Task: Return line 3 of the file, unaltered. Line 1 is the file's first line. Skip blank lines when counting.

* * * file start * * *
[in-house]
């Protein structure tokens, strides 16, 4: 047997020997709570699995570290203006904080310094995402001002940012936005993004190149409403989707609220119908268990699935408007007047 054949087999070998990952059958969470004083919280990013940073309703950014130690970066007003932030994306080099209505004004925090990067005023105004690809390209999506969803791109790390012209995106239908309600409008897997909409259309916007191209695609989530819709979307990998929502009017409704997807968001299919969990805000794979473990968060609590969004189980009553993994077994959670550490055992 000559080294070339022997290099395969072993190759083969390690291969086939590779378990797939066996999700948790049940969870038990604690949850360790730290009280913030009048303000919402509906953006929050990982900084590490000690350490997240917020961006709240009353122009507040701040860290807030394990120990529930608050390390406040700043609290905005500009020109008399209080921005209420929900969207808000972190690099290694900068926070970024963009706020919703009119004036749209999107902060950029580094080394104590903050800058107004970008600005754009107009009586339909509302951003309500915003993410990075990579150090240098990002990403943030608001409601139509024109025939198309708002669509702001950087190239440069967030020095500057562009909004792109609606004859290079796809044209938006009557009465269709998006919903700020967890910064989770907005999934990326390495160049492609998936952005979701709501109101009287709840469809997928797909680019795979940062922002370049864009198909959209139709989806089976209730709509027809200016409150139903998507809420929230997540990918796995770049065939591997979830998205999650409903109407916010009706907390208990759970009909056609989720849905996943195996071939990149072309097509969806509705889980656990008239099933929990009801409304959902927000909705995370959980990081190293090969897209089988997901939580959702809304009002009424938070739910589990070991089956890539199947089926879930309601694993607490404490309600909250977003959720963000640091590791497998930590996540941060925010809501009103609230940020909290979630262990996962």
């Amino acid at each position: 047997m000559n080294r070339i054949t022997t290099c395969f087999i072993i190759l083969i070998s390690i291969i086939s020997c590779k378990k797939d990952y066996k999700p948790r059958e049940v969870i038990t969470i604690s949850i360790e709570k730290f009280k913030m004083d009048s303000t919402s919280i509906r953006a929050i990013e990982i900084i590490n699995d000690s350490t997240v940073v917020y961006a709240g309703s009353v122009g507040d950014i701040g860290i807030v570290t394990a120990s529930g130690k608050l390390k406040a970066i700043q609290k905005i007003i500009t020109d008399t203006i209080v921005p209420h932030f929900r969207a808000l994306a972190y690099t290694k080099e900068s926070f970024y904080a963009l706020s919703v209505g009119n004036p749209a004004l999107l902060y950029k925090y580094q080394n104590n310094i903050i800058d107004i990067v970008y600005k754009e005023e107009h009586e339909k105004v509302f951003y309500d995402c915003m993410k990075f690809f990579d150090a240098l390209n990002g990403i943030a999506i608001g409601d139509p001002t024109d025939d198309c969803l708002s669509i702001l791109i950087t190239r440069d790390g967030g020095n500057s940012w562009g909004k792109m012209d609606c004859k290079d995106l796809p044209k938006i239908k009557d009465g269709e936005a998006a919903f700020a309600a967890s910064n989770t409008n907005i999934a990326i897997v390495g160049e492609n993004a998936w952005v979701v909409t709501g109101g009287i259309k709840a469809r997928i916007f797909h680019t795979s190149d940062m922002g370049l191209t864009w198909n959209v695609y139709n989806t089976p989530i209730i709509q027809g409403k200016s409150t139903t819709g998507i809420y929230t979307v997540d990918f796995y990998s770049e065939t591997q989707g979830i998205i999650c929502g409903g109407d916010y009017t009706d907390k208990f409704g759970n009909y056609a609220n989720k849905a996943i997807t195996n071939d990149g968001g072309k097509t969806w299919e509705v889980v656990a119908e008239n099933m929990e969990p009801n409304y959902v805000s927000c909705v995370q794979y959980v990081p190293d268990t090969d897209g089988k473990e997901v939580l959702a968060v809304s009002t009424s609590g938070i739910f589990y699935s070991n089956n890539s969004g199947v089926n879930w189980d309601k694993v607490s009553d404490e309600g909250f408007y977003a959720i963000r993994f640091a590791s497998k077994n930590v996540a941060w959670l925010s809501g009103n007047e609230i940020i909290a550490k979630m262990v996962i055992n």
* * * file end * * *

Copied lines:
């Amino acid at each position: 047997m000559n080294r070339i054949t022997t290099c395969f087999i072993i190759l083969i070998s390690i291969i086939s020997c590779k378990k797939d990952y066996k999700p948790r059958e049940v969870i038990t969470i604690s949850i360790e709570k730290f009280k913030m004083d009048s303000t919402s919280i509906r953006a929050i990013e990982i900084i590490n699995d000690s350490t997240v940073v917020y961006a709240g309703s009353v122009g507040d950014i701040g860290i807030v570290t394990a120990s529930g130690k608050l390390k406040a970066i700043q609290k905005i007003i500009t020109d008399t203006i209080v921005p209420h932030f929900r969207a808000l994306a972190y690099t290694k080099e900068s926070f970024y904080a963009l706020s919703v209505g009119n004036p749209a004004l999107l902060y950029k925090y580094q080394n104590n310094i903050i800058d107004i990067v970008y600005k754009e005023e107009h009586e339909k105004v509302f951003y309500d995402c915003m993410k990075f690809f990579d150090a240098l390209n990002g990403i943030a999506i608001g409601d139509p001002t024109d025939d198309c969803l708002s669509i702001l791109i950087t190239r440069d790390g967030g020095n500057s940012w562009g909004k792109m012209d609606c004859k290079d995106l796809p044209k938006i239908k009557d009465g269709e936005a998006a919903f700020a309600a967890s910064n989770t409008n907005i999934a990326i897997v390495g160049e492609n993004a998936w952005v979701v909409t709501g109101g009287i259309k709840a469809r997928i916007f797909h680019t795979s190149d940062m922002g370049l191209t864009w198909n959209v695609y139709n989806t089976p989530i209730i709509q027809g409403k200016s409150t139903t819709g998507i809420y929230t979307v997540d990918f796995y990998s770049e065939t591997q989707g979830i998205i999650c929502g409903g109407d916010y009017t009706d907390k208990f409704g759970n009909y056609a609220n989720k849905a996943i997807t195996n071939d990149g968001g072309k097509t969806w299919e509705v889980v656990a119908e008239n099933m929990e969990p009801n409304y959902v805000s927000c909705v995370q794979y959980v990081p190293d268990t090969d897209g089988k473990e997901v939580l959702a968060v809304s009002t009424s609590g938070i739910f589990y699935s070991n089956n890539s969004g199947v089926n879930w189980d309601k694993v607490s009553d404490e309600g909250f408007y977003a959720i963000r993994f640091a590791s497998k077994n930590v996540a941060w959670l925010s809501g009103n007047e609230i940020i909290a550490k979630m262990v996962i055992n």